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magazine fort

An 18th century fort in Phoenix Park is to be renovated and turned into a visitor attraction

Under the plan, the entire Magazine Fort will be repaired and restored after Dublin City Council granted planning permission.

image (1) A CGI image of the restored Magazine Fort Office of Public Works Office of Public Works

DUBLIN CITY COUNCIL have approved plans by the Office of Public Works (OPW) to restore the Magazine Fort in Phoenix Park and for it to be turned into a visitor attraction.

The OPW filed for planning permission in December to restore the former military ammunition store and permission was granted at the end of June.

The fort, which was built in 1737, was used by the British forces to store both gunpowder and ammunition. There were several occasions where the fort was raided, including on Easter Monday 1916 during the Easter Rising.

It was taken over by the Irish Defence Forces in 1922 after the signing of the Anglo-Irish Treaty, but the site itself was demilitarised in the 1980s and has since fallen into disrepair.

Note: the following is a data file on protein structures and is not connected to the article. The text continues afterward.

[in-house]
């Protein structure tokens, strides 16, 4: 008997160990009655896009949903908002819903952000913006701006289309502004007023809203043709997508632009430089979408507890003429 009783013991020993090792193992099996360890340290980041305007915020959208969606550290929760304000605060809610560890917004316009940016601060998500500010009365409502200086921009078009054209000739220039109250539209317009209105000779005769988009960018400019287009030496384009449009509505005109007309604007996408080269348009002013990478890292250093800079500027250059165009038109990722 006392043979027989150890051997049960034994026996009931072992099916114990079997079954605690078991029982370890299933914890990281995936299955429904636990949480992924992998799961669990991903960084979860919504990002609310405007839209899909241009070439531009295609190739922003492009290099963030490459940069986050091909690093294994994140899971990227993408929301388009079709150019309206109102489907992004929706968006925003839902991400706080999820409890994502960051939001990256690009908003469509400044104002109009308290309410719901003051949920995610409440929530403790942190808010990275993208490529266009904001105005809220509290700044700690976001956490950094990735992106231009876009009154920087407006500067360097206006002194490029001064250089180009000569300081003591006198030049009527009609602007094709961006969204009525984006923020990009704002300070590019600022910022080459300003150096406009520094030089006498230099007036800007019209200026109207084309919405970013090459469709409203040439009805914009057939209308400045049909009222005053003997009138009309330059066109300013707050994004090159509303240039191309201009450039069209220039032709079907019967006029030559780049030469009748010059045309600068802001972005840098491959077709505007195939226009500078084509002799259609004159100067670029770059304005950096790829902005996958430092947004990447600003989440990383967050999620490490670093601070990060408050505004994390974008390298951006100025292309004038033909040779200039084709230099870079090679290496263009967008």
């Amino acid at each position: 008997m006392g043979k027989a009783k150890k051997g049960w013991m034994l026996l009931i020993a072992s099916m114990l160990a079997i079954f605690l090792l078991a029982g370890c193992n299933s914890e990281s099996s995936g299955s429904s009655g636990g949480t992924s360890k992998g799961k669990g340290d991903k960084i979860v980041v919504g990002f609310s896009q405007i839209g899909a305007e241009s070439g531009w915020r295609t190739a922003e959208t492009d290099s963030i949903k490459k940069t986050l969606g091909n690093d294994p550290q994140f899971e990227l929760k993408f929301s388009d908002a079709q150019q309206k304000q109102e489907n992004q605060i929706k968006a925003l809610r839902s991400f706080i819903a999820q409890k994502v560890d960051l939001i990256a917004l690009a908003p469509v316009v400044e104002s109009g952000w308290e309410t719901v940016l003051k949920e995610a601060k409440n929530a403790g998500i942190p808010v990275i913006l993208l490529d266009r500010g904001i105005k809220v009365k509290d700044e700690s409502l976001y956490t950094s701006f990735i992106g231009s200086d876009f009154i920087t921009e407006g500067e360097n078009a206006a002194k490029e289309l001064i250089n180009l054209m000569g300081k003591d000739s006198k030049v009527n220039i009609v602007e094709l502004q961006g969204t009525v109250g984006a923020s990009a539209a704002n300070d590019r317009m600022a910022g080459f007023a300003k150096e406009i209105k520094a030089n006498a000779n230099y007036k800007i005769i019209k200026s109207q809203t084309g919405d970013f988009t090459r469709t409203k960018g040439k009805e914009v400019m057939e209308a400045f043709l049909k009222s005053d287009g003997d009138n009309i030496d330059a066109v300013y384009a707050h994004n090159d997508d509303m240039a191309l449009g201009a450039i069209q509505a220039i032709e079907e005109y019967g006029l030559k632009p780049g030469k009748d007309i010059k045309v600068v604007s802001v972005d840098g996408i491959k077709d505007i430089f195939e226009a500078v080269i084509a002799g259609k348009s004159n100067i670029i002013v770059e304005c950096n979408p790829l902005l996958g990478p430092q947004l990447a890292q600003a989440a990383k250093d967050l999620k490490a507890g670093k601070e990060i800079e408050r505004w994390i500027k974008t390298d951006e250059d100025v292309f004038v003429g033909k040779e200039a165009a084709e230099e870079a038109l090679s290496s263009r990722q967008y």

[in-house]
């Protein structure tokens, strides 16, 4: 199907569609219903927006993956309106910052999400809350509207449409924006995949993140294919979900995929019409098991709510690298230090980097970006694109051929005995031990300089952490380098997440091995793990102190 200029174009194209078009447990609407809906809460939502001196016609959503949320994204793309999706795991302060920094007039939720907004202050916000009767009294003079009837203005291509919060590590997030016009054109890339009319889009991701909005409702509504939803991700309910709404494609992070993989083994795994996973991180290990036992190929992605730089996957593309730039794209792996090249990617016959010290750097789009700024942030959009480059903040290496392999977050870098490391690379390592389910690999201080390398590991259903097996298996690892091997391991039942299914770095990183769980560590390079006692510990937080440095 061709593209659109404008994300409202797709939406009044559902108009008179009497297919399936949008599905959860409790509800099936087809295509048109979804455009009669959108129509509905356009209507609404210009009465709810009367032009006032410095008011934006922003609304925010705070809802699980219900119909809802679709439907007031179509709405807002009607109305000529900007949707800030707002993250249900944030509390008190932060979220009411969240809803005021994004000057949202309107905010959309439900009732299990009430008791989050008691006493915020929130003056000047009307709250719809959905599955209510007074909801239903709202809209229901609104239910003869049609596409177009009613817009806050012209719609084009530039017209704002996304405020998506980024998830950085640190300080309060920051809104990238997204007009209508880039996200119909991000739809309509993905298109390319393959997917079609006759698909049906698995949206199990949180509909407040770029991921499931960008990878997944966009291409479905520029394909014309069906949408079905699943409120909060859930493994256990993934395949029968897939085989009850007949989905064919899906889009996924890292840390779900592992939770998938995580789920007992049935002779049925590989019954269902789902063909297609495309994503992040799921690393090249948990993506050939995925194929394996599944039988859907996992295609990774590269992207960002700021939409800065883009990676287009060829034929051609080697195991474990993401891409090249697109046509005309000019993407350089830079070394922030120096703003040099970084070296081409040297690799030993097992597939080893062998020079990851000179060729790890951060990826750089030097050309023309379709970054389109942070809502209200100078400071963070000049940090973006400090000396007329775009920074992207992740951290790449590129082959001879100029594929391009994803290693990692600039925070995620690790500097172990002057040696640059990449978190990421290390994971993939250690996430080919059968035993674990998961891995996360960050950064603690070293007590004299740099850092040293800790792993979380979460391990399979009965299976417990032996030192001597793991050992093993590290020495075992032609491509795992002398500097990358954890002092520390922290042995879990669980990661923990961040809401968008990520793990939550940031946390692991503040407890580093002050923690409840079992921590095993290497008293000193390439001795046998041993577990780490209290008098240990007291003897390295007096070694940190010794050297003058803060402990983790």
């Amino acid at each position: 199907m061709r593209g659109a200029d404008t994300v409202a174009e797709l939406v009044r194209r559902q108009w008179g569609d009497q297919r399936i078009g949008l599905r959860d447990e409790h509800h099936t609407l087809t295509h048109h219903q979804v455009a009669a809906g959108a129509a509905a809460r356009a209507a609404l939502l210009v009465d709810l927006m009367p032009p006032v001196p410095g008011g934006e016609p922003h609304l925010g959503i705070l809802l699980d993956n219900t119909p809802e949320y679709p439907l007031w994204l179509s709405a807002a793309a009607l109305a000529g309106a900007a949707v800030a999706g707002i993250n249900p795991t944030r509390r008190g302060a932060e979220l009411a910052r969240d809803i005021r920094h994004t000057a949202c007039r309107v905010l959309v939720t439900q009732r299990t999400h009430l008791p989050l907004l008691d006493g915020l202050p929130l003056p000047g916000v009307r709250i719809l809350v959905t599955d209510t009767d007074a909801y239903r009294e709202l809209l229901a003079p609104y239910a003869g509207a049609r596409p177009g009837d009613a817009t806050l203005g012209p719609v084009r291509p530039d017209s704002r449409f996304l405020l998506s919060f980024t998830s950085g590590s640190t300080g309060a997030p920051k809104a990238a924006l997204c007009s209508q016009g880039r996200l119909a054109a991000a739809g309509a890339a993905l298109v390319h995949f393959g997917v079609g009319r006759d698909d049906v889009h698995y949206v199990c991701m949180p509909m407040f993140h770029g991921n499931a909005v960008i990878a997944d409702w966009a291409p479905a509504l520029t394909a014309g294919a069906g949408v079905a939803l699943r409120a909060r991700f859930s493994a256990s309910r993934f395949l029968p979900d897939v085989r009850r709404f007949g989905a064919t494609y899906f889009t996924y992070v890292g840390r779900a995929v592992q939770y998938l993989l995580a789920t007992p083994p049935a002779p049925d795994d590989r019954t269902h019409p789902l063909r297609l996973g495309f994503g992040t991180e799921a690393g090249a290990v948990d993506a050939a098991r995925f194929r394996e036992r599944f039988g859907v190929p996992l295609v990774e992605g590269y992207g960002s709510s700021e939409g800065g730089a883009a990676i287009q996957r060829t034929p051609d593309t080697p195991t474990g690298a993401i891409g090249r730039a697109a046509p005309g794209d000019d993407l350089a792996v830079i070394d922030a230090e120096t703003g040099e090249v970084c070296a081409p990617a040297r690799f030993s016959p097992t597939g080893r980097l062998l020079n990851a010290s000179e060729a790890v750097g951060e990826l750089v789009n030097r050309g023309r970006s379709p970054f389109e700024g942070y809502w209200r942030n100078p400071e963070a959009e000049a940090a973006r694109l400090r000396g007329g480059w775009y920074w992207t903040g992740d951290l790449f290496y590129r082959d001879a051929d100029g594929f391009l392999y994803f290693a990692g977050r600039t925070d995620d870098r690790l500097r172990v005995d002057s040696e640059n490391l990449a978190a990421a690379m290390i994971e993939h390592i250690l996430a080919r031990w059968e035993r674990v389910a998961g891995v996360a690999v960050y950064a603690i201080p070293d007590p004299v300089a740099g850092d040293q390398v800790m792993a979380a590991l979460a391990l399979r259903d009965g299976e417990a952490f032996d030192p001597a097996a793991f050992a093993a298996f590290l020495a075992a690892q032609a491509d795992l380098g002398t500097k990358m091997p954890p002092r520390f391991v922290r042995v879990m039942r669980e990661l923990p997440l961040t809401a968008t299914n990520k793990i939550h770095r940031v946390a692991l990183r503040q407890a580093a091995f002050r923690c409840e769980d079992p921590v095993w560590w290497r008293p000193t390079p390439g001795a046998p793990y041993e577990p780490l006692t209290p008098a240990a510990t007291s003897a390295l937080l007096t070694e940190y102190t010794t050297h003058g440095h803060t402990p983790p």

Under the plan, the entire Magazine Fort will be repaired and restored to allow for the public to visit.

In a statement to The Journal, the OPW said: “The Office of Public Works (OPW) has extensive plans for the restoration and re-development of the Magazine Fort, Phoenix Park, and was delighted to receive the necessary planning permission from Dublin City Council.”

“The OPW is currently tendering for the Structural Stabilisation and Repair Works to the rampart walls, and some other buildings which have been prioritised for conservation attention.”

According to the OPW, construction at the Magazine Fort is slated to begin in early 2023.

Under the approved plans, there will be repair and conservation of the Johnston Ravelin building within the Magazine Fort, which contained officers and sergeants quarters, a sentry box and the men’s hut.

magazine fort 503 Exterior walls of the Magazine Fort Sam Boal Sam Boal

The work includes re-roofing and repairing the outside brickwork of the building, with the outside courtyard set to be refurbished with some salvaged gates and railings.

The officers and sergeant quarters are set to be turned into visitor and staff facilities, with a visitor reception, tea room and locker room included.

A metal walkway within the fort is also being planned to allow visitors to walk along both the ground level and along the ramparts, looking out towards Phoenix Park.

The Bakery Building will be turned into an exhibition space, with room for visitors to gather in larger groups.

The Magazine vaults are also set to be turned into exhibition spaces, with “immersive audio-visual installations” within two of the three vaults.

The Magazine Fort had opened for guided tours in 2016 as part of the Decade of Centenaries but these have since been cancelled and are not scheduled to resume until further notice.

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